In application WO 95/04022 it has been proposed to prepare 1,1,1,3,3-pentafluoropropane by a three-stage process consisting, in a first stage, in the preparation of 1,1,1,3,3,3-hexachloropropane by reaction between tetrachloromethane and vinylidene chloride, in a second stage in the conversion of the hexachloropropane obtained to 1,1,1,3,3-pentafluoro-3-chloropropane by reaction with hydrogen fluoride and, in a third stage, in the reduction of the pentafluorochloropropane obtained to 1,1,1,3,3-pentafluoropropane by reaction with hydrogen. This process has the disadvantage of giving rise to large quantities of 1,1,1,3,3,3-hexafluoropropane during the second stage.
In application EP-A-611744 it has been proposed to prepare 1,1,1,3,3-pentafluoropropane by reaction between 1,1,1,3,3-pentafluoro-2,3-dichloropropane and hydrogen. The 1,1,1,3,3-pentafluoro-2,3-dichloropropane employed as raw material in this known process is not, however, a common product and cannot be easily prepared.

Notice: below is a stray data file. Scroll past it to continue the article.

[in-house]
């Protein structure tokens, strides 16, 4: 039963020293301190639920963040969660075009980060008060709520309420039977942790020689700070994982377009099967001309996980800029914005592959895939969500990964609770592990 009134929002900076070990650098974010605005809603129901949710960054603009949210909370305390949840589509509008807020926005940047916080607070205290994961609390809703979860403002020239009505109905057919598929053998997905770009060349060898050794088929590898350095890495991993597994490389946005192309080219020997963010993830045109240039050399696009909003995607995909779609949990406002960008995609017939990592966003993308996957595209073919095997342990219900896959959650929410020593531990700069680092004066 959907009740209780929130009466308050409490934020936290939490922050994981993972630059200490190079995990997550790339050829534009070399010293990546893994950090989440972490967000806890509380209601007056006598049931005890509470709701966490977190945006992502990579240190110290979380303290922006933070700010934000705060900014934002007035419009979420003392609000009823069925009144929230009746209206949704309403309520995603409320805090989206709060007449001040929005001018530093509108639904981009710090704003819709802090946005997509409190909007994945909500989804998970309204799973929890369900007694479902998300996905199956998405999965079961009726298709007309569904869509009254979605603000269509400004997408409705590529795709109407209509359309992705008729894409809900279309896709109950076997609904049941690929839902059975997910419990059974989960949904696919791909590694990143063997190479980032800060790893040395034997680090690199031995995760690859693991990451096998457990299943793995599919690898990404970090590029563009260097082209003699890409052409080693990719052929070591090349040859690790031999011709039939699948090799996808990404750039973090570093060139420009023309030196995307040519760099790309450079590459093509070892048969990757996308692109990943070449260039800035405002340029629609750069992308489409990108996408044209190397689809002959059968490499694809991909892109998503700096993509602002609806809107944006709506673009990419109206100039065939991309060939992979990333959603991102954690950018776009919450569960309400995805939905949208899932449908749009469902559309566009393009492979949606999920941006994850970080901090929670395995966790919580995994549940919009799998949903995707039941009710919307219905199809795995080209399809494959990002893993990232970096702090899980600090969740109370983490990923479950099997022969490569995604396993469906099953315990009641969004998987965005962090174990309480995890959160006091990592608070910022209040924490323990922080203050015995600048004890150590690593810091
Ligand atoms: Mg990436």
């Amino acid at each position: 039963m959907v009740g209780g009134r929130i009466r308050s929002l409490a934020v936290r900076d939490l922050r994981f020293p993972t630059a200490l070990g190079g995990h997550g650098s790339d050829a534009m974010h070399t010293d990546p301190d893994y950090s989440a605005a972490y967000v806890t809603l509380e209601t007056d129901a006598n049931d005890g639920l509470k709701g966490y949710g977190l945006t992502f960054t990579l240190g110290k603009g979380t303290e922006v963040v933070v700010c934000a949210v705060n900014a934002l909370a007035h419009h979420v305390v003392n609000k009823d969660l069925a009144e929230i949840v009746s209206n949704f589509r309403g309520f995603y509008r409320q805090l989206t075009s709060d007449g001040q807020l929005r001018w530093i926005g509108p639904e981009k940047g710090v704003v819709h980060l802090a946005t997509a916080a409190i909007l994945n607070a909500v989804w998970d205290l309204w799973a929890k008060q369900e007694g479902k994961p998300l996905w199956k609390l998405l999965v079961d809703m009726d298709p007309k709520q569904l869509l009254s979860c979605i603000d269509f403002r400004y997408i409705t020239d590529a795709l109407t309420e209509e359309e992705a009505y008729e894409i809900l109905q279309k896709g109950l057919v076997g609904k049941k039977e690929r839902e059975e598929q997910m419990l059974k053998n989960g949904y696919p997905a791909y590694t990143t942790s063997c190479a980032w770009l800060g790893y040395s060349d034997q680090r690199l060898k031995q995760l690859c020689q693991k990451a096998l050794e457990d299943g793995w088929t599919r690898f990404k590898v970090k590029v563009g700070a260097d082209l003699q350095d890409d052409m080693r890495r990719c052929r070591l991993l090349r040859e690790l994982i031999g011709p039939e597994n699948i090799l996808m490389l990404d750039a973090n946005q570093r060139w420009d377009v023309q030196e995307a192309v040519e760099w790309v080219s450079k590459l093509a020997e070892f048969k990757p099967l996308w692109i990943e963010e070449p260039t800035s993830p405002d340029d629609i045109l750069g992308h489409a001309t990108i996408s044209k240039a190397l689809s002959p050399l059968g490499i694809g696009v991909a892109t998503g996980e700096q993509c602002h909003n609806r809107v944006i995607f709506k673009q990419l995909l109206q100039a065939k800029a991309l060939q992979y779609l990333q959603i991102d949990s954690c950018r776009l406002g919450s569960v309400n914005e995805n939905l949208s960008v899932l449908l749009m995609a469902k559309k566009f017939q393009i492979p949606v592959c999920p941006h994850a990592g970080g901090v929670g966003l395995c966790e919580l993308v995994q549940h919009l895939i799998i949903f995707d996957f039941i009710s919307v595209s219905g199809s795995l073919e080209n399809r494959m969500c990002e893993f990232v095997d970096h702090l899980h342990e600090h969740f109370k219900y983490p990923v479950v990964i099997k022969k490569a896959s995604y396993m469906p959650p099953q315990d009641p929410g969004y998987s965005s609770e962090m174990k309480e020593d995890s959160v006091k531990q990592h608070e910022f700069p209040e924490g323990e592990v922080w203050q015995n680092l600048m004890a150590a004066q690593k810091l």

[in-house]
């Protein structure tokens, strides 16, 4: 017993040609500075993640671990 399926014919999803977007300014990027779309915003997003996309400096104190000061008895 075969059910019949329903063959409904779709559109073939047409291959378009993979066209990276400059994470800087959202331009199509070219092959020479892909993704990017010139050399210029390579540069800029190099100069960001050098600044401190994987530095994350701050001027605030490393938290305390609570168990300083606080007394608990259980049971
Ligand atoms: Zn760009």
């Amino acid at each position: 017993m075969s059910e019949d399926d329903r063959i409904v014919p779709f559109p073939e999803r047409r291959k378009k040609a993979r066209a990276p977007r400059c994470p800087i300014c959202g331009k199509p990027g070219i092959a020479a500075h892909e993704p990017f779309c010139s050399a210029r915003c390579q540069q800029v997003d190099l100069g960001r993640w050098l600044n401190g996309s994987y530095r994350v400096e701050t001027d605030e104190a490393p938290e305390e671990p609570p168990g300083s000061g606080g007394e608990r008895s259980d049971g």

The objective of the present invention is to provide a process for the preparation of 1,1,1,3,3-pentafluoropropane which does not exhibit the disadvantages of the abovementioned known processes, which uses reactants that are commonly or easily accessible and which has a high yield, thus meeting industrial economic requirements.
The invention consequently relates to a process for the preparation of 1,1,1,3,3-pentafluoropropane, according to which 1,1,1,3,3-pentachloropropane is reacted with hydrogen fluoride in the presence of a hydrofluorination catalyst.